Carroll,
    The data from the Lyman Cast Bullet Handbook is tested load data that meets the same industry standard that Alliant goes by. That data is good as long as the bullet is the one listed in their data. We often refer to the Lyman data as Alliant has no tested load data for hard cast bullets.
    Thanks,
    Duane V.
    Technical Services Rep
    Alliant/Blazer/CCI/Speer
    2299 Snake River Ave
    Lewiston, ID 83501
    1-800-379-1732

    I’d validate that with another current primary source.
    "The enumeration in the Constitution, of certain rights, shall not be construed to deny or disparage others retained by the people." (Amendment IX)

  18. #18
    Boolit Grand Master Outpost75's Avatar
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    Article cross-posted from The Fouling Shot by permission of the author.

    Tales from the Back Creek Diary - Bullseye Powder .44 Magnum “Medium” Velocity Loads

    Soft, plain based, bullets and fast-burning powders provide economy and utility.

    C.E. “Ed” Harris

    A firearm does not need to be operated at “full power” any more than any other machine. It is true that some people still believe that if you own a .44 Magnum and reload for it, you must be able to feel the heat on your face every time you pull the trigger, as your hand stings and your ears ring. But this is nonsense, of course. Less power loads are fine for recreation and most field shooting. They indeed have their place. My friends and I probably shoot 100 rounds of “medium velocity” loads for every dinosaur killer. Few reloading manuals list loads for the .44 Magnum other than hand busters. Experienced reloaders successfully improvise, but less intrepid, practical shooters are frustrated.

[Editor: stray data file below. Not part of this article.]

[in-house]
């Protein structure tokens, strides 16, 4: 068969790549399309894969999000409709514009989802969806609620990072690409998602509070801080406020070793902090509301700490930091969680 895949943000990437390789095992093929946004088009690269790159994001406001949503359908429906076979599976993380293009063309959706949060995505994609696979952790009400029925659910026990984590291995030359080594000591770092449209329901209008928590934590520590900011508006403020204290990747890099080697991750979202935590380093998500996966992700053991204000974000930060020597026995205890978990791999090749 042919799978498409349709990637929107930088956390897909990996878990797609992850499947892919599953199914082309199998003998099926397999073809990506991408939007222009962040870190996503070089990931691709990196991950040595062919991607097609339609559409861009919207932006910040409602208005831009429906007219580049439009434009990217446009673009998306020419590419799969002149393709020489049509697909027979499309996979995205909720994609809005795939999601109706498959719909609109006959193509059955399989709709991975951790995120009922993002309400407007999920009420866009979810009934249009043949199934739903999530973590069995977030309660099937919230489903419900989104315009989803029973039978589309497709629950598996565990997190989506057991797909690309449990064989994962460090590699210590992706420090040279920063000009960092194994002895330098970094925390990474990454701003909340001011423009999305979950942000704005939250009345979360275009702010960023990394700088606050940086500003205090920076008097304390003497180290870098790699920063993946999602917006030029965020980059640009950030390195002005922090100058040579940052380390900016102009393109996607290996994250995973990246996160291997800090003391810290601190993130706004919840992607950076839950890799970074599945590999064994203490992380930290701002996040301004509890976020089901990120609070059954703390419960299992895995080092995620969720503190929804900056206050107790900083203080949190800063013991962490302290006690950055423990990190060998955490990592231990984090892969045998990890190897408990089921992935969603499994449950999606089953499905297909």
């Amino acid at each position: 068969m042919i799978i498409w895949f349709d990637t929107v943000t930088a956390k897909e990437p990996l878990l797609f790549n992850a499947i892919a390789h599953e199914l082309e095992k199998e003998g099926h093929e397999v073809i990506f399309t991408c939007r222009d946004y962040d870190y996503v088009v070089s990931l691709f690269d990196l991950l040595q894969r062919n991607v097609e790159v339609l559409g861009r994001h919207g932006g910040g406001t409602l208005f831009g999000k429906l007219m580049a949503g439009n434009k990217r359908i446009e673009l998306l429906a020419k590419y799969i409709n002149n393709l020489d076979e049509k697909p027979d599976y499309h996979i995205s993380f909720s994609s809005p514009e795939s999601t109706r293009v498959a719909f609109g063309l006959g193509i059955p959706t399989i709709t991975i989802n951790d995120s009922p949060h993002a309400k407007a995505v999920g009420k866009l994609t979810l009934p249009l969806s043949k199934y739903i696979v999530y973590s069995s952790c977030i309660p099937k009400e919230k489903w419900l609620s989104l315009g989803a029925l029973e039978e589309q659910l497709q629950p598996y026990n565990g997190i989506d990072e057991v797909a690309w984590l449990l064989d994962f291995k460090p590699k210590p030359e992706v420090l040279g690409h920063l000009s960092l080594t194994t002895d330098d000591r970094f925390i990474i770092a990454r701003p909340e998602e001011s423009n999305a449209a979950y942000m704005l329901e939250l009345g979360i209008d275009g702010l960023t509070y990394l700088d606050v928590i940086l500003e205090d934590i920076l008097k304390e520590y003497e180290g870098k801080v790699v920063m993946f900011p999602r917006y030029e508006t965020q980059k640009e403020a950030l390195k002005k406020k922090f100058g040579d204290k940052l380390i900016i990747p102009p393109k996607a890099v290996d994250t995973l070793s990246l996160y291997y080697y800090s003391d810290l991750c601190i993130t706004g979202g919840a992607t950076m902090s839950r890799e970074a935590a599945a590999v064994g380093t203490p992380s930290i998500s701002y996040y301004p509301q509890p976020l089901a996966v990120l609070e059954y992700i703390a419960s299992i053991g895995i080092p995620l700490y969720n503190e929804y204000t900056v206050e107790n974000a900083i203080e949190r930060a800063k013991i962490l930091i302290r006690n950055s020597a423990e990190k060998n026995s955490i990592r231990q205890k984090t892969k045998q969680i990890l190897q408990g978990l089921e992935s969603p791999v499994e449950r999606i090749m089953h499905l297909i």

The so-called “medium velocity” load is subsonic when fired in from a typical revolver. It also does not exceed the leading threshold of about 1300-1400 fps., when a soft, plain-based bullet is fired from a rifle. Remington offered marketed exactly such a .44 Magnum load for a short time during the early to mid 1980s. It was intended for the police market, as a counterpart in .44 Magnum, to the similar lead bullet .41 Magnum police load, which has also, unfortunately been discontinued.

    Remington’s .44 Magnum Medium Velocity load offering used a flat-nosed, 240-grain, plain- based, swaged lead bullet with two cannelures, resembling an elongated .44-40 slug. Its shape mimicked today’s “Cowboy Loads” having a catalog velocity of 1000 f.p.s. from a 4-inch vented test barrel, simulating revolver conditions.

    These ballistics approximate those of the original 1873 black powder .45 Colt service cartridge, when fired from a 7-1/2 inch barrel. This is hardly today’s “mouse-fart” cowboy load, but stout stuff like they used to kill buffalo and shoot Indians. For today’s hand loader the greatest economy is realized by being able to exploit plain-based cast bullets, using the least expensive, soft scrap alloy, such as wheel weights or common scrap, with faster-burning pistol or shotgun powders which provide twice as many rounds per pound, as the slow-burners normally used for full power .44 Magnum loads.